And from then on, instead of rooting for things to get annoyed about, I found genuine gratitude: My friend Lindsey sacrificed her Saturday morning to help me assemble chicken salad sandwiches, chop vegetables, and everything else I needed to prepare a mini feast. She saved the party. I couldn’t have done it without her. My friend Olivia, who couldn’t make it last-minute from Baltimore, provided more than half the stuff for the charcuterie– a magnificent cheese board, five kinds of cheeses, gourmet preserves, dried fruit, nuts, crackers…she went all out, and refused to accept any payment from me. Another friend, Chelsea, opened up her charming beach house in Manhattan Beach to hold the event– and that space turned out to be perfect.

About 30 people came to the shower, many driving a long way. I don’t know of anyone who gets excited about attending a baby shower. Well, I know I myself never found those all that exciting, so I felt weird asking people to attend mine. But people came, bearing smiles and mazel tovs and gifts, showering us with their love and blessings. (Tov, remember these people. The blessings they sprinkled on you that day are like fairy dust, glitters of generosity and good will that I hope you’ll sprinkle on to others.)

That baby shower was only about 10 days ago, yet it feels like a lifetime away. That was Before Tov. Little did we know, it’ll be the last party we’ll be attending for a while.

——–

Tuesday, May 3. I woke up feeling some mild upper abdominal pain and lethargy. The day before, I had woken up feeling slightly nauseous and had projectile-vomited my breakfast, but had felt better after puking. But this time, all throughout the day, I felt like crawling into bed and staying there. I wondered if I should call my ob/gyn. But I had an interview that afternoon with an author for work, so I didn’t call my doctor until around 4 pm after the interview. She said it might just be gas reflux, but asked me to visit the clinic to get my vitals checked, just to be sure.

“I’m just going to pop over to my doctor for a bit,” I told David, as though I was making a quick grocery run.

David gave me a look of alarm: “Should I come with?”

“You can, but you don’t need to,” I said. “We’re just doing a quick check-up, for peace of mind. It’s probably nothing.”

David decided to tag along. And good thing he did, because my “quick check-up” turned into “you should probably go to the hospital,” which became an eight-hour observation. We didn’t return home until past midnight.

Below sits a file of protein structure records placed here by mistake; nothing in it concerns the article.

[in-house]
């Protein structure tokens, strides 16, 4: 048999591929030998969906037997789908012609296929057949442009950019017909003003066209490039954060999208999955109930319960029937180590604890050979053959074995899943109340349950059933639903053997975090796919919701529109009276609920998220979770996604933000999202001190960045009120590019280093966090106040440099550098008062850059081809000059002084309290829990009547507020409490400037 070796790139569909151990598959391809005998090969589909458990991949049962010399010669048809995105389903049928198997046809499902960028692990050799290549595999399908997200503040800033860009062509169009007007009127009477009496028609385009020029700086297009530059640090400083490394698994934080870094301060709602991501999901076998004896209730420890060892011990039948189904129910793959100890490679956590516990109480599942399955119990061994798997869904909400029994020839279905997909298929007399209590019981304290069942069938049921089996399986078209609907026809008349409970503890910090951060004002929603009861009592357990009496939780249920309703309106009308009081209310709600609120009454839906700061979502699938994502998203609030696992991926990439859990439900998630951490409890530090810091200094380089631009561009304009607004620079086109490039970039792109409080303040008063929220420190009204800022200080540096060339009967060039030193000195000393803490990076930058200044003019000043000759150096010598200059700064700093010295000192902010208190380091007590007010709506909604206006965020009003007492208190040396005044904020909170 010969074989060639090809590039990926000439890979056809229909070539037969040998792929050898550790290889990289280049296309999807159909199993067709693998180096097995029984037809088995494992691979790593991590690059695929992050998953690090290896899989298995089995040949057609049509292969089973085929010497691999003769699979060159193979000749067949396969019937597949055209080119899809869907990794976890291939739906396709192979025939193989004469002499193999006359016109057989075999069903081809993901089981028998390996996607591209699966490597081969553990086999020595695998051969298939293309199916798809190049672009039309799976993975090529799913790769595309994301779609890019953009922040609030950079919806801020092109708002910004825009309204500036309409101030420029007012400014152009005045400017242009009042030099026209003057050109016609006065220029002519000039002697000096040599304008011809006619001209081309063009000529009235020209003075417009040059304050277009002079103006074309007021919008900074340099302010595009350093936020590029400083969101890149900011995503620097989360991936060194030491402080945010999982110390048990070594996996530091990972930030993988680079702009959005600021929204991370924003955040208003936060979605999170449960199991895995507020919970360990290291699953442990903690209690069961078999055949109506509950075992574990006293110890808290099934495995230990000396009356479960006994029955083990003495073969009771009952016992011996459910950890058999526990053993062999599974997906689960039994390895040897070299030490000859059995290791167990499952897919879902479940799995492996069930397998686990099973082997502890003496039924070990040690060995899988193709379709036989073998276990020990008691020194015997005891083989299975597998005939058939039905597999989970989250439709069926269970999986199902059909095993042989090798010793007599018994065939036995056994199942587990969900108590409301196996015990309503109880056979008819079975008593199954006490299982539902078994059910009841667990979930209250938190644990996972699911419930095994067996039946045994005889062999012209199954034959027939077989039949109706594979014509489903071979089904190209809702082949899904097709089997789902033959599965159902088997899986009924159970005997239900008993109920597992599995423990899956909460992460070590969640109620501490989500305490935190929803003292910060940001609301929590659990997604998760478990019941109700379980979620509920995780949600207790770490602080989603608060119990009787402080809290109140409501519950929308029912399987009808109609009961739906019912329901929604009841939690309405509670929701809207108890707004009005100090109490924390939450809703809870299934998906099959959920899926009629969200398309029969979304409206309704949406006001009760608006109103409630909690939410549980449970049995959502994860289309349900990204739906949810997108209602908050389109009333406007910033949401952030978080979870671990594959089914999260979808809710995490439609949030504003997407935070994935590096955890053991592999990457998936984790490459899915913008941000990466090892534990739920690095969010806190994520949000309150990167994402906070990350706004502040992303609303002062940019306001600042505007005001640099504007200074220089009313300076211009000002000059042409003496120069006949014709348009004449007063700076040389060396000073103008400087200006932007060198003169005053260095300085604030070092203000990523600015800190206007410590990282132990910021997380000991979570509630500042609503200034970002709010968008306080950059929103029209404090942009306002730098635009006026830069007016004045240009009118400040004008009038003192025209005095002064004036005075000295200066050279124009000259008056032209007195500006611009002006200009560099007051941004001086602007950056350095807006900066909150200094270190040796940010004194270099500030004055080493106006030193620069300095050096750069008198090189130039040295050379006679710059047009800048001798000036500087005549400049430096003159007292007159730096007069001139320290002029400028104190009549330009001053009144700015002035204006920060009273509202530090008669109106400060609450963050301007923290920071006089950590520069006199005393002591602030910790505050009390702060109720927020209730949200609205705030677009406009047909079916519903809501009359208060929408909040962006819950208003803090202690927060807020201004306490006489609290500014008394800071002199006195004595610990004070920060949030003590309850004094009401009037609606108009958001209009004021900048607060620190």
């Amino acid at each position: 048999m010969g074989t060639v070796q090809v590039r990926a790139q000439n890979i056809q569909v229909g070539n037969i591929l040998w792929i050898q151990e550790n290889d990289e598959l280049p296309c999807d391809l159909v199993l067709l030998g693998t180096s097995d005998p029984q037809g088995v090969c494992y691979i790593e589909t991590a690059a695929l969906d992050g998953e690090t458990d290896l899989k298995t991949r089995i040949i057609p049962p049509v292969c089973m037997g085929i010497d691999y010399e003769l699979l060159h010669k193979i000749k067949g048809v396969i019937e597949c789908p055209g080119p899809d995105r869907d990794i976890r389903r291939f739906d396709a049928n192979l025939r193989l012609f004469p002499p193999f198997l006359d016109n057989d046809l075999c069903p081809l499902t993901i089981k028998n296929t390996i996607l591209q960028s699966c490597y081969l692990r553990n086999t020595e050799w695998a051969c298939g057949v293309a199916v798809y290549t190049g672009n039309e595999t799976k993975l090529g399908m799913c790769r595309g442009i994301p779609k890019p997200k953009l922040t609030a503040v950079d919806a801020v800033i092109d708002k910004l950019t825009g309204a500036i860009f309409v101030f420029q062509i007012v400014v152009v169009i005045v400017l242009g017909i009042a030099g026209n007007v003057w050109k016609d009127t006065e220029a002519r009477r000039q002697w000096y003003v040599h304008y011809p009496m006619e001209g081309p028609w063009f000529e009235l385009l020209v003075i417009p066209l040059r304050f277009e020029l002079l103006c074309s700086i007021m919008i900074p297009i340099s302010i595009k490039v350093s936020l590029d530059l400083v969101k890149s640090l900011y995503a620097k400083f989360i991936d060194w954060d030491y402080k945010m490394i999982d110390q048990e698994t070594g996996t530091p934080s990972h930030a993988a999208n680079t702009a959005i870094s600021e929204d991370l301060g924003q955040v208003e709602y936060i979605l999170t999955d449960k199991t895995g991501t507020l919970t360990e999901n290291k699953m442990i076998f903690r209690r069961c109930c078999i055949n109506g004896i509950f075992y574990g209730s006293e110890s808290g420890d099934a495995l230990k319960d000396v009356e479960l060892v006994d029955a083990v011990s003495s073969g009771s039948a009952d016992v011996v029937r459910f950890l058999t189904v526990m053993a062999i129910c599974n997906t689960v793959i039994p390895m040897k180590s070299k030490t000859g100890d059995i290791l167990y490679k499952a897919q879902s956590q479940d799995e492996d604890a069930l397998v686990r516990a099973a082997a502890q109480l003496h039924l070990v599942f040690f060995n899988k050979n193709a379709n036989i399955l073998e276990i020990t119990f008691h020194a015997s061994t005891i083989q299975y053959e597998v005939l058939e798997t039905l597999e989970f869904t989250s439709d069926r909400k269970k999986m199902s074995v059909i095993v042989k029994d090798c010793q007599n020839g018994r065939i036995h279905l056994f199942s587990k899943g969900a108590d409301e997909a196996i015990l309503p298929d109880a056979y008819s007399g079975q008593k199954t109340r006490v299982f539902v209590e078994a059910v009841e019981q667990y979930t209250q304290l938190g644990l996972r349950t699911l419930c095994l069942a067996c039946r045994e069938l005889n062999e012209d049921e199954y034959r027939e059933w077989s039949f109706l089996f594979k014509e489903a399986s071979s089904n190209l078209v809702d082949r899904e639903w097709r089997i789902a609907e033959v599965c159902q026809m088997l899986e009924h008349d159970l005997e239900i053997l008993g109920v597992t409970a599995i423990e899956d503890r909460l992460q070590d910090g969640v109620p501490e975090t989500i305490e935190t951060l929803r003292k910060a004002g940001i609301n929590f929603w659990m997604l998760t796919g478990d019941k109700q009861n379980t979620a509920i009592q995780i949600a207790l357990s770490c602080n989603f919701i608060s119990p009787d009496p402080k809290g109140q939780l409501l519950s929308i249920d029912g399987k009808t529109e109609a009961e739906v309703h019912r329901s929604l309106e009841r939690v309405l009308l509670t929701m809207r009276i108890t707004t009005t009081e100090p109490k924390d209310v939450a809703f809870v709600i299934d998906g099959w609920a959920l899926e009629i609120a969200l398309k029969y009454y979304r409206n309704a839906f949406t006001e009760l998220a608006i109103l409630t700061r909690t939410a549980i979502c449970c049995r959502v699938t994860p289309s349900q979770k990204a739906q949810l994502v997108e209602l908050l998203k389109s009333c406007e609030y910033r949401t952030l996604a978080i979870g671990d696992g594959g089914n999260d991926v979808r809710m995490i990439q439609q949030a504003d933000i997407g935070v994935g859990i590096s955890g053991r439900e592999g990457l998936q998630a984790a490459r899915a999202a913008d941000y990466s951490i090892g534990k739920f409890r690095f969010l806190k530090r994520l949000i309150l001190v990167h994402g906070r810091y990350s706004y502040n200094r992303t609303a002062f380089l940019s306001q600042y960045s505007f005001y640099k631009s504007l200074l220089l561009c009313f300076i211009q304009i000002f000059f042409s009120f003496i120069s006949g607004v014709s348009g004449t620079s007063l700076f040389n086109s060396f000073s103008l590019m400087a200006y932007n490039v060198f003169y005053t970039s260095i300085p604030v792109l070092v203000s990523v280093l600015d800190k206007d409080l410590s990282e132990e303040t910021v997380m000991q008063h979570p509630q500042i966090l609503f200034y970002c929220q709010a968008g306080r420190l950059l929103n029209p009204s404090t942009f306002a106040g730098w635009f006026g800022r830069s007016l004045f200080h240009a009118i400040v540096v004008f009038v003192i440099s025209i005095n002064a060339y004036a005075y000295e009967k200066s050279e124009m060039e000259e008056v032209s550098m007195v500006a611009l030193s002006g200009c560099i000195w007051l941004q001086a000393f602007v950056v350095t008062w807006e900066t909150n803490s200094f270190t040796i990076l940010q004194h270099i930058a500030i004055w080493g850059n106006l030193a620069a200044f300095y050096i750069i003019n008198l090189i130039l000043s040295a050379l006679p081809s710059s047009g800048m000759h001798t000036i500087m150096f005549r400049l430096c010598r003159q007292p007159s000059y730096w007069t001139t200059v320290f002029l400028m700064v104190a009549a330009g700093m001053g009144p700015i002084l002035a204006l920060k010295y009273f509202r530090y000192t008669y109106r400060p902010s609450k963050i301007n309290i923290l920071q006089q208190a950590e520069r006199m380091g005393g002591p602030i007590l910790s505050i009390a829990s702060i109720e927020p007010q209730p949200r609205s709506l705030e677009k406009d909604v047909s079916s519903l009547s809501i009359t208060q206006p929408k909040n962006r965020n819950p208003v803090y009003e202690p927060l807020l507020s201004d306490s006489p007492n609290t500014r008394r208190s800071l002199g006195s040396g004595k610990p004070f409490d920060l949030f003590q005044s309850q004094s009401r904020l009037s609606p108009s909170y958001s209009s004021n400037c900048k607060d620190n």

Here’s what happened: At my ob/gyn’s clinic, they strapped my belly for a non-stress test (NST). The baby’s heart rate was beating at about 170 bpm, which is abnormally high. His heart rate had never gone over 156 bpm before. We kept observing his heart rate, waiting for it to slow down, but it stayed above 170, at times leaping to 190 bpm. After more than an hour, my ob/gyn recommended we go to the hospital for longer observation. Again, I thought: Probably not a big deal. Baby’s just a little excited, that’s all. (I don’t know what’s with me– I always seem to assume there’s not a problem until it punches me in the mouth.)

By the time we reached the hospital, 50 minutes later (darn LA traffic!), I was feverish, shivering with a chill, and aching all over my body. My temperature was 101.6. The nurses strapped me up for a NST again, and once again, the baby’s heart rate was consistently above 170, sometimes reaching 200. That was when I actually got worried. They tested me for Covid (negative), flu (negative), and respiratory syncytial virus (also negative). They couldn’t figure out what was wrong with me. They hooked me up to an IV drip and antibiotics. By 10:30 pm, the baby’s heart rate had thankfully dropped to a steady 150s, and my fever had gone down. I was experiencing some mild contractions, but otherwise, the doctor didn’t see clear signs of preterm labor, so she sent us home, telling us to come back if I start having contractions that are five minutes apart.

I knew I wasn’t feeling 100 percent, however. When we got back home, I was feeling hot and trembling with chills and aches again. I went to bed right away, hoping a good night’s rest would blot out the remaining virus or whatever’s ailing me.